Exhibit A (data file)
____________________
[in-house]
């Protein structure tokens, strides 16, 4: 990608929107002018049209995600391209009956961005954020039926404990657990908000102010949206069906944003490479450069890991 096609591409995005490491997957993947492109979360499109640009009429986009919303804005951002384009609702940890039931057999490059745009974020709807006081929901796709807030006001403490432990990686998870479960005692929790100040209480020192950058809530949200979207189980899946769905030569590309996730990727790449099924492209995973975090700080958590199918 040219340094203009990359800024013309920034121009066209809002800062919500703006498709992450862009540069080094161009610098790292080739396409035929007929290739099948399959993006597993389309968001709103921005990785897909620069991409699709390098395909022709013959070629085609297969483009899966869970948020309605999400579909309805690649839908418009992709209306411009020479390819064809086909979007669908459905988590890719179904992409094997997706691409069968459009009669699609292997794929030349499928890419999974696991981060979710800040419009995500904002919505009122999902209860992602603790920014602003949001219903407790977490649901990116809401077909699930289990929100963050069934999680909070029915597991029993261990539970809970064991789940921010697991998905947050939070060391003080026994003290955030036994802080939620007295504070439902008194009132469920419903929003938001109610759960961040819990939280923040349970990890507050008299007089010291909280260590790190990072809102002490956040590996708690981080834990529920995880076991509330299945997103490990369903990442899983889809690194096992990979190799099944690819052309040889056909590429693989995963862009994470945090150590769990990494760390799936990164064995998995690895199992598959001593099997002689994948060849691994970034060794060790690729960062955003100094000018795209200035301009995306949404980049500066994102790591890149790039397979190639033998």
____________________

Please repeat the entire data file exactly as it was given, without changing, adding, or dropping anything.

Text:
[in-house]
């Protein structure tokens, strides 16, 4: 990608929107002018049209995600391209009956961005954020039926404990657990908000102010949206069906944003490479450069890991 096609591409995005490491997957993947492109979360499109640009009429986009919303804005951002384009609702940890039931057999490059745009974020709807006081929901796709807030006001403490432990990686998870479960005692929790100040209480020192950058809530949200979207189980899946769905030569590309996730990727790449099924492209995973975090700080958590199918 040219340094203009990359800024013309920034121009066209809002800062919500703006498709992450862009540069080094161009610098790292080739396409035929007929290739099948399959993006597993389309968001709103921005990785897909620069991409699709390098395909022709013959070629085609297969483009899966869970948020309605999400579909309805690649839908418009992709209306411009020479390819064809086909979007669908459905988590890719179904992409094997997706691409069968459009009669699609292997794929030349499928890419999974696991981060979710800040419009995500904002919505009122999902209860992602603790920014602003949001219903407790977490649901990116809401077909699930289990929100963050069934999680909070029915597991029993261990539970809970064991789940921010697991998905947050939070060391003080026994003290955030036994802080939620007295504070439902008194009132469920419903929003938001109610759960961040819990939280923040349970990890507050008299007089010291909280260590790190990072809102002490956040590996708690981080834990529920995880076991509330299945997103490990369903990442899983889809690194096992990979190799099944690819052309040889056909590429693989995963862009994470945090150590769990990494760390799936990164064995998995690895199992598959001593099997002689994948060849691994970034060794060790690729960062955003100094000018795209200035301009995306949404980049500066994102790591890149790039397979190639033998």